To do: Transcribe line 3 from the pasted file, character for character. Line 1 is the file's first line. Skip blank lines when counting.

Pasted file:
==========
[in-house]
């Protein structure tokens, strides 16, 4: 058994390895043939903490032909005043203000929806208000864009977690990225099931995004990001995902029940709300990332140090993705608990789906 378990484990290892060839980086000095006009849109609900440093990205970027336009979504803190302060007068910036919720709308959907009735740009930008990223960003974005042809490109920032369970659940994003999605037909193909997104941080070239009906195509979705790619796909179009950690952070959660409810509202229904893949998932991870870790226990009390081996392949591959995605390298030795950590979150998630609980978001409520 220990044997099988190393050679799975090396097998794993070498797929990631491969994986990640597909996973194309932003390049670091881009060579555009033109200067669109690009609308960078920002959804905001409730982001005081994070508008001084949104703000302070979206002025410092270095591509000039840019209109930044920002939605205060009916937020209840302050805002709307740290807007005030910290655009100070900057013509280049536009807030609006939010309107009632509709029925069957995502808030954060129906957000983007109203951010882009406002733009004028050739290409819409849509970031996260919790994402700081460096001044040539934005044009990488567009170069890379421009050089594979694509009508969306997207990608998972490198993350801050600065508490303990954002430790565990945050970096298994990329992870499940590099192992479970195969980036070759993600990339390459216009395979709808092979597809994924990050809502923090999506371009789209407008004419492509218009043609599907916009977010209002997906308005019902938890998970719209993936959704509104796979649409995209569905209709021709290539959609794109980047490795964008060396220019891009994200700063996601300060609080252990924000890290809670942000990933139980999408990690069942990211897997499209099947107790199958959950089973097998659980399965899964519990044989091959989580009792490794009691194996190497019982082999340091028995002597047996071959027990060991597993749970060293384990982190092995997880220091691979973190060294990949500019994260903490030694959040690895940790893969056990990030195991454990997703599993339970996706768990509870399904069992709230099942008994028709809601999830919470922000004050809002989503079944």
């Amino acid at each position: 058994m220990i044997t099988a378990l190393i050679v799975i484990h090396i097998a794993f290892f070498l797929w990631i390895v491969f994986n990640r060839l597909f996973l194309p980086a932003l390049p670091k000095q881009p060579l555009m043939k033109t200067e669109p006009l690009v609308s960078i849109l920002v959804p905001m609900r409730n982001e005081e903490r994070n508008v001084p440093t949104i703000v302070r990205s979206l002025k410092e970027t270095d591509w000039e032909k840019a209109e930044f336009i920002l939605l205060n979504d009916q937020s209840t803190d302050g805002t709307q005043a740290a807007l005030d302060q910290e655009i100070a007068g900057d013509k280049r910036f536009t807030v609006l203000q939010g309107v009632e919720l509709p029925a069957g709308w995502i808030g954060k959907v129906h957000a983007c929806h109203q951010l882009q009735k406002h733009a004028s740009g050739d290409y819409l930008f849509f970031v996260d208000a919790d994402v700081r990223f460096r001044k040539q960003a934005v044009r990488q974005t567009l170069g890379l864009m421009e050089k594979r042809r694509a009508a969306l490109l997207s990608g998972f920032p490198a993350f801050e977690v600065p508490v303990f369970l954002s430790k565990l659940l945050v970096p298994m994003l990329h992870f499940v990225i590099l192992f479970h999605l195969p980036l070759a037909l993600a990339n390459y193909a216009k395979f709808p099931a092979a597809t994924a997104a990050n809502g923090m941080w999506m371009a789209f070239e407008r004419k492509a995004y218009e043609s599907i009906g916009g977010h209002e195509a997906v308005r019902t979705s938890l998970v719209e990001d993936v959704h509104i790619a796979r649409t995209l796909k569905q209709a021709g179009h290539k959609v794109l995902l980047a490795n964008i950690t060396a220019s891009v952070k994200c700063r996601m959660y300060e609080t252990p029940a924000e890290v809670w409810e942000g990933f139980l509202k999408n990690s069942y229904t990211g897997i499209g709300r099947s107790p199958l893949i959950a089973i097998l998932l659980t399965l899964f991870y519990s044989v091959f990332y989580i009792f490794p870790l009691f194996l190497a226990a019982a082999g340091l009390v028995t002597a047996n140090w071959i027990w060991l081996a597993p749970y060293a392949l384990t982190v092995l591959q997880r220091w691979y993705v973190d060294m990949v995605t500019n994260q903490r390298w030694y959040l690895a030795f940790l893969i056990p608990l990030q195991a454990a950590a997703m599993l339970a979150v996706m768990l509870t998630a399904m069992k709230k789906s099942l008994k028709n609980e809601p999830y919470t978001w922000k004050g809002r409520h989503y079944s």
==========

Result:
């Amino acid at each position: 058994m220990i044997t099988a378990l190393i050679v799975i484990h090396i097998a794993f290892f070498l797929w990631i390895v491969f994986n990640r060839l597909f996973l194309p980086a932003l390049p670091k000095q881009p060579l555009m043939k033109t200067e669109p006009l690009v609308s960078i849109l920002v959804p905001m609900r409730n982001e005081e903490r994070n508008v001084p440093t949104i703000v302070r990205s979206l002025k410092e970027t270095d591509w000039e032909k840019a209109e930044f336009i920002l939605l205060n979504d009916q937020s209840t803190d302050g805002t709307q005043a740290a807007l005030d302060q910290e655009i100070a007068g900057d013509k280049r910036f536009t807030v609006l203000q939010g309107v009632e919720l509709p029925a069957g709308w995502i808030g954060k959907v129906h957000a983007c929806h109203q951010l882009q009735k406002h733009a004028s740009g050739d290409y819409l930008f849509f970031v996260d208000a919790d994402v700081r990223f460096r001044k040539q960003a934005v044009r990488q974005t567009l170069g890379l864009m421009e050089k594979r042809r694509a009508a969306l490109l997207s990608g998972f920032p490198a993350f801050e977690v600065p508490v303990f369970l954002s430790k565990l659940l945050v970096p298994m994003l990329h992870f499940v990225i590099l192992f479970h999605l195969p980036l070759a037909l993600a990339n390459y193909a216009k395979f709808p099931a092979a597809t994924a997104a990050n809502g923090m941080w999506m371009a789209f070239e407008r004419k492509a995004y218009e043609s599907i009906g916009g977010h209002e195509a997906v308005r019902t979705s938890l998970v719209e990001d993936v959704h509104i790619a796979r649409t995209l796909k569905q209709a021709g179009h290539k959609v794109l995902l980047a490795n964008i950690t060396a220019s891009v952070k994200c700063r996601m959660y300060e609080t252990p029940a924000e890290v809670w409810e942000g990933f139980l509202k999408n990690s069942y229904t990211g897997i499209g709300r099947s107790p199958l893949i959950a089973i097998l998932l659980t399965l899964f991870y519990s044989v091959f990332y989580i009792f490794p870790l009691f194996l190497a226990a019982a082999g340091l009390v028995t002597a047996n140090w071959i027990w060991l081996a597993p749970y060293a392949l384990t982190v092995l591959q997880r220091w691979y993705v973190d060294m990949v995605t500019n994260q903490r390298w030694y959040l690895a030795f940790l893969i056990p608990l990030q195991a454990a950590a997703m599993l339970a979150v996706m768990l509870t998630a399904m069992k709230k789906s099942l008994k028709n609980e809601p999830y919470t978001w922000k004050g809002r409520h989503y079944s």